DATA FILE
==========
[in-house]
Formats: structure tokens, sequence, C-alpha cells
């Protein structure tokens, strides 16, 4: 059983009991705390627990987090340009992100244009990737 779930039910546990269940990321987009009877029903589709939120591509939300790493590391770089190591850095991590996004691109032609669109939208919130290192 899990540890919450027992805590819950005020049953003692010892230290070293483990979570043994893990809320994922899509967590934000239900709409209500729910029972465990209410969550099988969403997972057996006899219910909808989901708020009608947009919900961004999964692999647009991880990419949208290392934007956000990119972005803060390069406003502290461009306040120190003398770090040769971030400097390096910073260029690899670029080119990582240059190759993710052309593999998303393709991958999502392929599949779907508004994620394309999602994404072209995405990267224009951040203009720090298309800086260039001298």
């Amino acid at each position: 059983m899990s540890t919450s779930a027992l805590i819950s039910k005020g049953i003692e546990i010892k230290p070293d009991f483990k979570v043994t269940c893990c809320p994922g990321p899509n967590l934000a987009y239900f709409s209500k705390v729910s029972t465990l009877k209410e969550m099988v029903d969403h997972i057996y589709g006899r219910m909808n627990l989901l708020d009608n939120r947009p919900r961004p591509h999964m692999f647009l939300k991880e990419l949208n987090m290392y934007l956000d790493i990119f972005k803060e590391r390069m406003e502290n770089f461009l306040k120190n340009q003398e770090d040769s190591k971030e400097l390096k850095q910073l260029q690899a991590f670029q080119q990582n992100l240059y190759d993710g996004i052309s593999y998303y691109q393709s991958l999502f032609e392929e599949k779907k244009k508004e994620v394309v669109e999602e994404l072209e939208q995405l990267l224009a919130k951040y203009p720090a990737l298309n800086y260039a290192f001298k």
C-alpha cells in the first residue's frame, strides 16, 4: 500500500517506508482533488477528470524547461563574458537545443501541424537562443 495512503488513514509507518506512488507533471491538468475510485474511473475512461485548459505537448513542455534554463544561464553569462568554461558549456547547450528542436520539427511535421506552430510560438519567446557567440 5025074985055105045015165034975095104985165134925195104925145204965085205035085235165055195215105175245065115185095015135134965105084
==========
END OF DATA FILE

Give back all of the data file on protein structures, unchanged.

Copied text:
[in-house]
Formats: structure tokens, sequence, C-alpha cells
């Protein structure tokens, strides 16, 4: 059983009991705390627990987090340009992100244009990737 779930039910546990269940990321987009009877029903589709939120591509939300790493590391770089190591850095991590996004691109032609669109939208919130290192 899990540890919450027992805590819950005020049953003692010892230290070293483990979570043994893990809320994922899509967590934000239900709409209500729910029972465990209410969550099988969403997972057996006899219910909808989901708020009608947009919900961004999964692999647009991880990419949208290392934007956000990119972005803060390069406003502290461009306040120190003398770090040769971030400097390096910073260029690899670029080119990582240059190759993710052309593999998303393709991958999502392929599949779907508004994620394309999602994404072209995405990267224009951040203009720090298309800086260039001298």
């Amino acid at each position: 059983m899990s540890t919450s779930a027992l805590i819950s039910k005020g049953i003692e546990i010892k230290p070293d009991f483990k979570v043994t269940c893990c809320p994922g990321p899509n967590l934000a987009y239900f709409s209500k705390v729910s029972t465990l009877k209410e969550m099988v029903d969403h997972i057996y589709g006899r219910m909808n627990l989901l708020d009608n939120r947009p919900r961004p591509h999964m692999f647009l939300k991880e990419l949208n987090m290392y934007l956000d790493i990119f972005k803060e590391r390069m406003e502290n770089f461009l306040k120190n340009q003398e770090d040769s190591k971030e400097l390096k850095q910073l260029q690899a991590f670029q080119q990582n992100l240059y190759d993710g996004i052309s593999y998303y691109q393709s991958l999502f032609e392929e599949k779907k244009k508004e994620v394309v669109e999602e994404l072209e939208q995405l990267l224009a919130k951040y203009p720090a990737l298309n800086y260039a290192f001298k």
C-alpha cells in the first residue's frame, strides 16, 4: 500500500517506508482533488477528470524547461563574458537545443501541424537562443 495512503488513514509507518506512488507533471491538468475510485474511473475512461485548459505537448513542455534554463544561464553569462568554461558549456547547450528542436520539427511535421506552430510560438519567446557567440 5025074985055105045015165034975095104985165134925195104925145204965085205035085235165055195215105175245065115185095015135134965105084